American swimming star Michael Phelps admits ahead of the London Olympics that the last competitive moments of his career will be emotional, but after a lifetime of over-achieving all he wants to do in his last Games is have fun.
The greatest swimmer in the world will be gunning for gold in seven events; hitting the podium in three of them will make him history’s most medalled athlete. He won a record eight gold medals in Beijing, taking his tally to 14, with 16 medals of any colour, two short of legendary Soviet gymnast Larisa Latynina.
But now 27, Phelps is taking it down a notch, taking a step back to enjoy the final lengths of his phenomenal career. “In Beijing we were trying to conquer everything and everyone,” he said, before turning to his coach Bob Bowman.
“Bob and I have been a lot more relaxed over the last four years and we’re having fun.” There is no desperation about Phelps’ demeanour, however eager he is to go out as a champion. “I’m having fun, this is something I enjoy.”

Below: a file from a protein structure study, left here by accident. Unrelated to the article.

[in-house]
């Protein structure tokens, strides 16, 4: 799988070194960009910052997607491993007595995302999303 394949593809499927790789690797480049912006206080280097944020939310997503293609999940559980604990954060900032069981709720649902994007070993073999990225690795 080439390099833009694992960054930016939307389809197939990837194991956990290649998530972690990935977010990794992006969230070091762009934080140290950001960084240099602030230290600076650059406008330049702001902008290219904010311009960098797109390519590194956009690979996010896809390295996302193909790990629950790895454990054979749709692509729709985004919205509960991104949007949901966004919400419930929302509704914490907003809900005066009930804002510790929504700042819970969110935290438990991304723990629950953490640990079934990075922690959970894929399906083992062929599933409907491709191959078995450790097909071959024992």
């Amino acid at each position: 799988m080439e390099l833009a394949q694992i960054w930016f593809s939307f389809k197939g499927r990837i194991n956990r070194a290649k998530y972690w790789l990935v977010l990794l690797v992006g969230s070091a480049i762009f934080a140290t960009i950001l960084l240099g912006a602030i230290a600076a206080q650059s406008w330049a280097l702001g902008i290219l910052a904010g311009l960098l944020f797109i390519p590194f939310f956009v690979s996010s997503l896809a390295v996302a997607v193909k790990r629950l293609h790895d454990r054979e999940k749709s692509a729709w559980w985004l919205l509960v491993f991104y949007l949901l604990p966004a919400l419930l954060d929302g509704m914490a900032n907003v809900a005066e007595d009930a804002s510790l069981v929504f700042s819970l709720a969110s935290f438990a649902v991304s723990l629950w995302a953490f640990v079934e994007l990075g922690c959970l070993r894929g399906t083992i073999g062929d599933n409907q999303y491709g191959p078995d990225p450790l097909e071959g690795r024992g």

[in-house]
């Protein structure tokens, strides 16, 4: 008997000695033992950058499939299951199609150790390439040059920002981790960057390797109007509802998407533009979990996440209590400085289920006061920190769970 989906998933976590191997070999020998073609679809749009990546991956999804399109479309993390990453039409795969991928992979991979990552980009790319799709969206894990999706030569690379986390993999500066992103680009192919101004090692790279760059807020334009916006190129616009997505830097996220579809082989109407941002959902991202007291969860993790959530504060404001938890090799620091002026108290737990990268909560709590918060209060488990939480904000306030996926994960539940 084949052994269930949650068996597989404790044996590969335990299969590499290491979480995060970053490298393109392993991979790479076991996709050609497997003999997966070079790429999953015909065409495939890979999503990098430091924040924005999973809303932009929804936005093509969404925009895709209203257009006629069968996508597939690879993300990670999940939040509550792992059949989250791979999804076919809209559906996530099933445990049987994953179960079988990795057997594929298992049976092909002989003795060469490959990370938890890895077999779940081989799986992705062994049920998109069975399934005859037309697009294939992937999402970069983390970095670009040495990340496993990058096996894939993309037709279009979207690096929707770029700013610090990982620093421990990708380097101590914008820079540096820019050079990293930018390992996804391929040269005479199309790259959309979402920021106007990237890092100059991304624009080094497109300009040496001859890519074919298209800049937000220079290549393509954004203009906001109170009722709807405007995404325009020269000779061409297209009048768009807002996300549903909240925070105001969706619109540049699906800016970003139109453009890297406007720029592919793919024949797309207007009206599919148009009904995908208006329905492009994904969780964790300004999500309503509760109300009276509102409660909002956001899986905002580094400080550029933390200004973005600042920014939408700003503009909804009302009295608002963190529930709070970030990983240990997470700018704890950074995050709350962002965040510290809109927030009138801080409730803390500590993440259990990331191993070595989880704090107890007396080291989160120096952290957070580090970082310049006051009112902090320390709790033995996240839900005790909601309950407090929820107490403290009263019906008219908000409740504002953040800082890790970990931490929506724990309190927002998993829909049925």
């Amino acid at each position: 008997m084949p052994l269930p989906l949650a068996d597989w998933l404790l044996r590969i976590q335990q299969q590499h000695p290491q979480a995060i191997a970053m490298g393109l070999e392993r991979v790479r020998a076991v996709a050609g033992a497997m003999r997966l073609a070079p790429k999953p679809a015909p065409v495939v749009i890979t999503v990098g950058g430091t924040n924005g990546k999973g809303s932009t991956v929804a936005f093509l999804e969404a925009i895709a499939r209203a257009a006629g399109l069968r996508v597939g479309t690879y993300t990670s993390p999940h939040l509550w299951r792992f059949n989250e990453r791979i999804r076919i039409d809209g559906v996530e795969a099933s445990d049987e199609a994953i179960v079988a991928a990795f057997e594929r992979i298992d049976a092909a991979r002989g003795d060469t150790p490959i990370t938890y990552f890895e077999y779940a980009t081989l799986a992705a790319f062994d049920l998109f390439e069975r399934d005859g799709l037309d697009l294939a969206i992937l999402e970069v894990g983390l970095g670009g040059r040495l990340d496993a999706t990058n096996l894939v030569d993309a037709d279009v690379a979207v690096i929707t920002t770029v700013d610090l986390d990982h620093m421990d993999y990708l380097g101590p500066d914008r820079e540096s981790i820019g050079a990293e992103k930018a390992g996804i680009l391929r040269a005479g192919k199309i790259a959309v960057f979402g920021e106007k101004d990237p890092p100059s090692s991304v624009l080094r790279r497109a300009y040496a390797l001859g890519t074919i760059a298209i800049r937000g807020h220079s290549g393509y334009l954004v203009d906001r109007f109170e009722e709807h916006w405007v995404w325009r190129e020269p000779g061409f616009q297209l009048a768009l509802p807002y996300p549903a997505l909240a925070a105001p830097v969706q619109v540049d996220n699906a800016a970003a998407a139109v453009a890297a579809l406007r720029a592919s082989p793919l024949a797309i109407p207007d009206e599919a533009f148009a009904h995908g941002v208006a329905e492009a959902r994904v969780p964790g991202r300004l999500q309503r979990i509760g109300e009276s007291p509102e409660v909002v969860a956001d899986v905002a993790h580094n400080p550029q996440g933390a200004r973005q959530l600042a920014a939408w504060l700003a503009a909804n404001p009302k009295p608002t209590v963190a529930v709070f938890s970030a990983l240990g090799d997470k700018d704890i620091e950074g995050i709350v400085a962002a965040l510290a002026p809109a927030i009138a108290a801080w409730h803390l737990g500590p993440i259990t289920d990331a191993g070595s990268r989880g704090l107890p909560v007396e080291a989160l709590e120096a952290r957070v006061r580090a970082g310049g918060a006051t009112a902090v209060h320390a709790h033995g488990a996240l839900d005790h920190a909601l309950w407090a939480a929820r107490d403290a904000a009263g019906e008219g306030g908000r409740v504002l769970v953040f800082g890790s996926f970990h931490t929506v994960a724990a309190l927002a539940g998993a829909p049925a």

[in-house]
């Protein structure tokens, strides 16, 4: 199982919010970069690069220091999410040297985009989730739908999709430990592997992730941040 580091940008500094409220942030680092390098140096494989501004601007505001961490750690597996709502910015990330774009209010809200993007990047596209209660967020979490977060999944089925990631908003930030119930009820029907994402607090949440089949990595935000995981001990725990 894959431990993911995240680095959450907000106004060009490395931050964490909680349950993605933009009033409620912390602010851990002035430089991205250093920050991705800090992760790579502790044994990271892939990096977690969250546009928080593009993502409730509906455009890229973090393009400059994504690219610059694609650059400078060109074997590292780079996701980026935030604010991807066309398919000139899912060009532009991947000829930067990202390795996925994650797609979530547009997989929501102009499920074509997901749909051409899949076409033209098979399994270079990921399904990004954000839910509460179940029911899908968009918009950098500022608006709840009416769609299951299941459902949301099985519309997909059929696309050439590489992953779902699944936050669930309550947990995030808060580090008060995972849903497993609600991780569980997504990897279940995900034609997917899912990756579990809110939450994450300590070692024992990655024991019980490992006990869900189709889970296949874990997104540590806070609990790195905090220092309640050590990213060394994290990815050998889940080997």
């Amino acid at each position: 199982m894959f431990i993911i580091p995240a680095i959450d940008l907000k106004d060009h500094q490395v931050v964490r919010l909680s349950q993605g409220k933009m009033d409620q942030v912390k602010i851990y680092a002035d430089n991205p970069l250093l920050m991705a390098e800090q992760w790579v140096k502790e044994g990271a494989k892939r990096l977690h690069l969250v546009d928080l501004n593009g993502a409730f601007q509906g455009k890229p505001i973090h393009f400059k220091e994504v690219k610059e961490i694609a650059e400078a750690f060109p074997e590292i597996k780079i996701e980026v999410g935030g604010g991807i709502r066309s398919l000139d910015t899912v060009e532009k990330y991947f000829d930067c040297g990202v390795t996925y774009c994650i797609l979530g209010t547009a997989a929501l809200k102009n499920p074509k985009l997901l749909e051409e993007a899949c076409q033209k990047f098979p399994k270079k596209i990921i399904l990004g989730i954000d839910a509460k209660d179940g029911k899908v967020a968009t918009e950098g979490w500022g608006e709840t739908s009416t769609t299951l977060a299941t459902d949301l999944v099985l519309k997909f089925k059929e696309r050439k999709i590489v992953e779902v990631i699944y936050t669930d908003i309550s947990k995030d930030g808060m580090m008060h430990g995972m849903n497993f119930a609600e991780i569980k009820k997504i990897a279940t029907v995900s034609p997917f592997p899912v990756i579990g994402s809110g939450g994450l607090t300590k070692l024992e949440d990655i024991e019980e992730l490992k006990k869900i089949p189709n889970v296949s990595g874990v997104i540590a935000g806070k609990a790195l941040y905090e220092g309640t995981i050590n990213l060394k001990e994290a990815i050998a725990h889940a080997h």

He claims records are of no concern as he enters the 400 metres and 200 metres individual medley and the 100 and 200m butterfly.
“You guys are the ones who keep bringing the medal counts up,” he said. “I’m here to swim as fast as I can and that’s all that matters.”
But there are times the soft-spoken “Baltimore Bullet” catches himself reflecting, prompting a lump in the throat. “I’m trying to relax as much as I can... I have had a lot of moments where, you know what, I don’t know if I’ll say I got choked up, but you know, kind of be more emotional because these are the last competitive moments that I’ll have in my career.”
Phelps won’t be drawn on his fierce rivalry with countryman Ryan Lochte, who is a serious threat in both medleys. But he is resigned to the physical agony of a man no longer in his physical prime. “It’s going to be a lot more painful this time around that it was four years ago, I can tell you that.”